You liked listening to him sing, didn’t you? I try imagining his strong bass voice, a younger charm in his grey eyes. I think I see why you loved him so. I see you sitting by his side, an old record playing in some corner of the room. He put some ice in his scotch, you smiled and rest your head on the leather-backed chair. Everything smells like a brown memory from an album I saw as a young child, I do not remember much of it, the spaces I miss, I fill with my own imaginations. This is only part-reality.
Yet I see it all confounded in your soft glance as you look at me and smile. I see this history, a life you have lived and I can only dream piece by piece, slipping across your smooth olive skin, unwrinkled, warm. I have come home after ages it seems, although it has only been a few months. You embrace me so completely I do not feel your weight against mine. You gently caress my hair, notice how it has grown long, tie it for me neatly, smile so brightly that only then I realise what being home, safe and loved, feels like. Lying by your side later that evening, I look around the room as you sleep. So very little and so much is here, photographs of all your grandchildren. Dried leaves and flowers pasted inside a photo-frame. A rosary and a pair of woollen socks. I look then at a lighter patch, a dust-rimmed square where something had long sat. The emptiness on the mahogany desk, suddenly reminded me of your broken record player.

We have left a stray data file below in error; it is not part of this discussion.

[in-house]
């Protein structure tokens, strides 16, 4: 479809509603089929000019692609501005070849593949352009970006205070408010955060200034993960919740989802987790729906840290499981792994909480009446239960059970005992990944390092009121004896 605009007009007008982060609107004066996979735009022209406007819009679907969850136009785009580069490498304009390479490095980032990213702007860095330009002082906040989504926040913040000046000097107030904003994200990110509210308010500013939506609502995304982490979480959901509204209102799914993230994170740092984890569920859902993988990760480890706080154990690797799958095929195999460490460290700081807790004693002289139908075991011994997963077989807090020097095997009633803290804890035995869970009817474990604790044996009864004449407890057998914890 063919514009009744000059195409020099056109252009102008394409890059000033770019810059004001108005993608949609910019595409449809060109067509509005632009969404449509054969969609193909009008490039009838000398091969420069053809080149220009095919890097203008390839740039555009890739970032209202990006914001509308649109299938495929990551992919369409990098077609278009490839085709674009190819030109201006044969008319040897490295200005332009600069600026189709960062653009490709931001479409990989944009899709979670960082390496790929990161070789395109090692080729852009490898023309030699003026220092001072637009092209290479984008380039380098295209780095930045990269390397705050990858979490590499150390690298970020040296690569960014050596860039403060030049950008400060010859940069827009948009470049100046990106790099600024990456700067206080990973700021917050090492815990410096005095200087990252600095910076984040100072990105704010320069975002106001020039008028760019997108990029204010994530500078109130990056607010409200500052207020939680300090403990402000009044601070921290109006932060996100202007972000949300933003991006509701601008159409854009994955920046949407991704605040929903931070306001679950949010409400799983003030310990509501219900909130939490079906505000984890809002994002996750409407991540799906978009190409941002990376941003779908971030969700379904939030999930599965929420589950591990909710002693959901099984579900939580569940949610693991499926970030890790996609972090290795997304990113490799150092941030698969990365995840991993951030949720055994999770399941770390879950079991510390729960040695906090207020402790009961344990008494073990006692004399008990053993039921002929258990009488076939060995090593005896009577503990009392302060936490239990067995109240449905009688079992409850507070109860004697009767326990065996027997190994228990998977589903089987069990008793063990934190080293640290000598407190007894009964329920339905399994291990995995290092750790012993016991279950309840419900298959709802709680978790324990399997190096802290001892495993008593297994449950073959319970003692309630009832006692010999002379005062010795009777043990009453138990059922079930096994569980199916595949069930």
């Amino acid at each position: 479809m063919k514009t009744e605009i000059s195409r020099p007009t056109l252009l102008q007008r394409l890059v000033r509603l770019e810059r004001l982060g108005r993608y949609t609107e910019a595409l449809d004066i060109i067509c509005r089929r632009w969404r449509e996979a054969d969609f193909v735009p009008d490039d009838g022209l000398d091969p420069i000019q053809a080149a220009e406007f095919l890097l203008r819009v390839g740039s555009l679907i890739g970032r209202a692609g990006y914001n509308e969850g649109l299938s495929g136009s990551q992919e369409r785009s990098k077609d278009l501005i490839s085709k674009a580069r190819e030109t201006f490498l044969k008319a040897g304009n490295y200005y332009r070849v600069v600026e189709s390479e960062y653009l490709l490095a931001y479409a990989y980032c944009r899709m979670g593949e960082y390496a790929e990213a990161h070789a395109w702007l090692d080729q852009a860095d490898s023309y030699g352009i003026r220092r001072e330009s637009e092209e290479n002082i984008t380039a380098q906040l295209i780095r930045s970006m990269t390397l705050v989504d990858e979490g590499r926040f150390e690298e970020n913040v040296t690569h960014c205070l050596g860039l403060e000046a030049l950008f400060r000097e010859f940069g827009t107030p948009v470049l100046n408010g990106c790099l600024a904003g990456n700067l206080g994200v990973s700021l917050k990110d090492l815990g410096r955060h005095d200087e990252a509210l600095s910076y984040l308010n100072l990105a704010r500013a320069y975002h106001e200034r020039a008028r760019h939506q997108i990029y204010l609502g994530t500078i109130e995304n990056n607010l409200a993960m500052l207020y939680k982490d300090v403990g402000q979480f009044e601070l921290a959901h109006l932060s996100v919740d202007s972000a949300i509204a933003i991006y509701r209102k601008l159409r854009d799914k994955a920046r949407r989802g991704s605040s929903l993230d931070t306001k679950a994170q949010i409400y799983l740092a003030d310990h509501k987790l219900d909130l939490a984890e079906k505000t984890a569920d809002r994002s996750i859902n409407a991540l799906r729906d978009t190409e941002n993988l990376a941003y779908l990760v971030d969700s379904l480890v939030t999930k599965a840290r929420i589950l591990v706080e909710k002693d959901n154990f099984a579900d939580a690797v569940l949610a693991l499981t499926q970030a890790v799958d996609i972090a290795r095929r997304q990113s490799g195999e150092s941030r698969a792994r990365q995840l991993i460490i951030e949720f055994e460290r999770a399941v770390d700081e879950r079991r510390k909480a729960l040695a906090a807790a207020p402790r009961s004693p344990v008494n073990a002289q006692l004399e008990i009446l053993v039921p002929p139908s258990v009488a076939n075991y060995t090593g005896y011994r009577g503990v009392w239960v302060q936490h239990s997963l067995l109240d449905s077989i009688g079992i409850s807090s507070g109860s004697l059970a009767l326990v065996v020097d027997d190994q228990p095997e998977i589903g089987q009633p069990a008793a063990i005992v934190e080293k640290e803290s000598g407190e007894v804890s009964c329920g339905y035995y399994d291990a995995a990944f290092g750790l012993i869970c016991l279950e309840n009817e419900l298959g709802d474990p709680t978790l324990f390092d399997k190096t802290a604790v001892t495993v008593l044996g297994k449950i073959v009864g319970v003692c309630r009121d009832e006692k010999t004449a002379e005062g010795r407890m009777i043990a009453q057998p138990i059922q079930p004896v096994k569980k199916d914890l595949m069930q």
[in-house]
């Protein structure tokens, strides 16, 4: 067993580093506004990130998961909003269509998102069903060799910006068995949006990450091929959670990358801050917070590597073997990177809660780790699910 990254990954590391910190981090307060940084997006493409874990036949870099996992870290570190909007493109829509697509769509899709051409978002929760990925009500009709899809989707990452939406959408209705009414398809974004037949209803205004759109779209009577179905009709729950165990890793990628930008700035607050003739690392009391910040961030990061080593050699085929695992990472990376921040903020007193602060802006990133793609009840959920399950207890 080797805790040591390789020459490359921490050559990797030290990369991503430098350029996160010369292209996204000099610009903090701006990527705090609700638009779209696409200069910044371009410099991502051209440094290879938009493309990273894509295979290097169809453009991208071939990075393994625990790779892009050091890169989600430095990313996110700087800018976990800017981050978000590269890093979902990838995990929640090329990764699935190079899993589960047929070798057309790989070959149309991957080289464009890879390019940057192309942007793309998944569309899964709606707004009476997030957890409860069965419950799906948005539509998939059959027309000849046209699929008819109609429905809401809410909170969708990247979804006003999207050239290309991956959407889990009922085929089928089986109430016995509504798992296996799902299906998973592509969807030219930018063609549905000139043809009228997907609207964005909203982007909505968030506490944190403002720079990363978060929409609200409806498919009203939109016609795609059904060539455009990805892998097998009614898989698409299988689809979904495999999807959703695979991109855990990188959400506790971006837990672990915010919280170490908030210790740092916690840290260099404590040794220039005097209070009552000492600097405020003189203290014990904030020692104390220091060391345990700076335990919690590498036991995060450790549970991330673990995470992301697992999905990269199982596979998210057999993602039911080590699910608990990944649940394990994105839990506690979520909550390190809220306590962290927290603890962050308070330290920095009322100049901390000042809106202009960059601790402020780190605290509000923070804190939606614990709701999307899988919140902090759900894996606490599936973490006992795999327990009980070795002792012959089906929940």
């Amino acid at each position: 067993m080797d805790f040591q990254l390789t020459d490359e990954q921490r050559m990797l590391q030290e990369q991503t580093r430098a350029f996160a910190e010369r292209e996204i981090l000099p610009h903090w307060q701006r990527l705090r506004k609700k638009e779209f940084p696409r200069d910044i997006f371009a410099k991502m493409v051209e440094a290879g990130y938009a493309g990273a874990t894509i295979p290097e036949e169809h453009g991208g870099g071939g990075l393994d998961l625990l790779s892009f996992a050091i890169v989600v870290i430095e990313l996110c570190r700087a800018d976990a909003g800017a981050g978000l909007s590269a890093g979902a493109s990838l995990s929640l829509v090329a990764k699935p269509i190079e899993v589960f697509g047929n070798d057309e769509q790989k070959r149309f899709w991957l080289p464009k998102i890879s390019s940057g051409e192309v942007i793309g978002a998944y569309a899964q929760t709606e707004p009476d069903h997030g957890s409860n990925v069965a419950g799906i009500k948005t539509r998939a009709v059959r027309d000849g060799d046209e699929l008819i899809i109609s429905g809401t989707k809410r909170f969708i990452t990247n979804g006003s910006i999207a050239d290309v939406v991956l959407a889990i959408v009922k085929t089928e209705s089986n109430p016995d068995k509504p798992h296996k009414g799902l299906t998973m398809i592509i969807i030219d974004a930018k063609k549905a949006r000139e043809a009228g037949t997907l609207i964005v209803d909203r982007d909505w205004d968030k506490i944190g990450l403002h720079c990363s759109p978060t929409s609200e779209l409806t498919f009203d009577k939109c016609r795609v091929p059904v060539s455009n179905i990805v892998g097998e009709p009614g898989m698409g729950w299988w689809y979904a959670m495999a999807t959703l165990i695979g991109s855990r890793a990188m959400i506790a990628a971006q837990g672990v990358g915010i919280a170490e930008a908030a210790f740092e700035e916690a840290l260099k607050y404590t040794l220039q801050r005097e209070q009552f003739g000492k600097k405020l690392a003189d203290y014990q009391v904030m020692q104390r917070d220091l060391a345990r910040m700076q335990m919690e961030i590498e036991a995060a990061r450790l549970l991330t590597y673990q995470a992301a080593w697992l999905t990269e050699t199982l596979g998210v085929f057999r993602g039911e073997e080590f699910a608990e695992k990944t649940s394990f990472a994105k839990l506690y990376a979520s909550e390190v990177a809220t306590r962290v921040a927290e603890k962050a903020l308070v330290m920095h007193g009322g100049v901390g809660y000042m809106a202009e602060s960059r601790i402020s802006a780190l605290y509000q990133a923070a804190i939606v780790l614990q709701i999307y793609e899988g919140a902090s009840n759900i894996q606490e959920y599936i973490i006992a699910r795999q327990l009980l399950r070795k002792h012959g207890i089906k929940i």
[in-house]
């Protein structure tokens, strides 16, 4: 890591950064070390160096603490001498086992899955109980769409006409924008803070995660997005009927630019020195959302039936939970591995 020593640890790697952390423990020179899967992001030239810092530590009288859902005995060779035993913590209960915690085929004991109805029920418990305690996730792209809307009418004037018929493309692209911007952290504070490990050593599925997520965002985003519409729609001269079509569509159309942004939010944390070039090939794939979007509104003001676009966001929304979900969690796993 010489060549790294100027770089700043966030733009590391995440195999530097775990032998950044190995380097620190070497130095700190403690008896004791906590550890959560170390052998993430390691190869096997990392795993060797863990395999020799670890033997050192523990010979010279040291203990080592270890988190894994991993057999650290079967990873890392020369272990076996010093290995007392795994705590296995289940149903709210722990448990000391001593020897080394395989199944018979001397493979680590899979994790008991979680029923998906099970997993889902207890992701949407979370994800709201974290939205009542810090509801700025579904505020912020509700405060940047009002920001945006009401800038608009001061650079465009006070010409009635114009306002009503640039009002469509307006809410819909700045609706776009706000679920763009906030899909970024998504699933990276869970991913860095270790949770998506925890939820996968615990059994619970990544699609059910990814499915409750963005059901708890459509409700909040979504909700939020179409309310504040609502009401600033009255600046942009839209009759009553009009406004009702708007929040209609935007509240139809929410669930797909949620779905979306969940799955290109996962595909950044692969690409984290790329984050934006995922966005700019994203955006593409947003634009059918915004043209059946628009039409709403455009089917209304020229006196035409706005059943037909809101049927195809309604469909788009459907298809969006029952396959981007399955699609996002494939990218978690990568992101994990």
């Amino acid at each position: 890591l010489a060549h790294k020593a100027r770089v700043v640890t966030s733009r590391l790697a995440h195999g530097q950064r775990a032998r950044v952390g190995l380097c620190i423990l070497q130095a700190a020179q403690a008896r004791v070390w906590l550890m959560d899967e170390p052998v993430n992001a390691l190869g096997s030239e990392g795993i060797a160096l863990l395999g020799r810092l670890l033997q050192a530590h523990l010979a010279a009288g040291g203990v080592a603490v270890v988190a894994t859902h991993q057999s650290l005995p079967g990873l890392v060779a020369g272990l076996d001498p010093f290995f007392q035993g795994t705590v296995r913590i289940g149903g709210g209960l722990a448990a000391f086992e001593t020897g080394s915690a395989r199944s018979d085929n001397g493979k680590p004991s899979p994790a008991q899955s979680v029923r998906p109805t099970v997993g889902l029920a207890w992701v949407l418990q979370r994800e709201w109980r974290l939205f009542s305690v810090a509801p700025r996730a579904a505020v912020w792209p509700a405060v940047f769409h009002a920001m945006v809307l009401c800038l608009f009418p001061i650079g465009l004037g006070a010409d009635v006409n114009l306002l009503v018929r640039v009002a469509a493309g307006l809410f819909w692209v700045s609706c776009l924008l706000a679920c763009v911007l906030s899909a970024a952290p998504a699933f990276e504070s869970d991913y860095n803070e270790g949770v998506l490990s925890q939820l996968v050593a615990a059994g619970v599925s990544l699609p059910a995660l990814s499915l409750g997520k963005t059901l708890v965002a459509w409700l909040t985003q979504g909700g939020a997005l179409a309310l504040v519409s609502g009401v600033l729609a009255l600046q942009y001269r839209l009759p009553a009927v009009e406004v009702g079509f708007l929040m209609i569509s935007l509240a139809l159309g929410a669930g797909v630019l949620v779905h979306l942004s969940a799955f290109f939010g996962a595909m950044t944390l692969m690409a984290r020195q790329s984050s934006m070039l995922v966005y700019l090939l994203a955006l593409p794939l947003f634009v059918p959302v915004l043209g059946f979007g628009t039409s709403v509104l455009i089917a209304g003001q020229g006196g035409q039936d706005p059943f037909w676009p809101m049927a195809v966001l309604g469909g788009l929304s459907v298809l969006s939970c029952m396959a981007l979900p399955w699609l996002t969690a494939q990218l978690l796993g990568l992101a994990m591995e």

Some weeks before I left, I took your charming possession from you, promising to get it repaired. You did not ask me about it when I returned the next week and the one after that, telling me only, repeatedly, to take good care of myself when I am so far away, to eat well, and stay covered in the cold. My thoughts rush back to where I left it last, perhaps it rusts somewhere in my room, in the dark, forgotten and lost. Perhaps it is still singing the last song you played on it, like an echo from a voice you had loved and lived by. I didn’t say anything when you woke up, and spent the night talking to you deeply. Forgive me now, for all the evenings I stole your music from you, and with it, the keepsake of your years. The music you missed would have missed you too, it would have filled the quiet with something whole and familiar. Perhaps, you would have hummed when Kishore sang along an accordion. Perhaps their words would have fallen like snowy kisses on your pillow, songs could have woven together the memories and silvering leaves you have stored on your desk. Can I promise again to return your music to you? Perhaps you could play your favourite records for me once more before I have to leave, and I will carry their songs brownly in my heart as I grow old.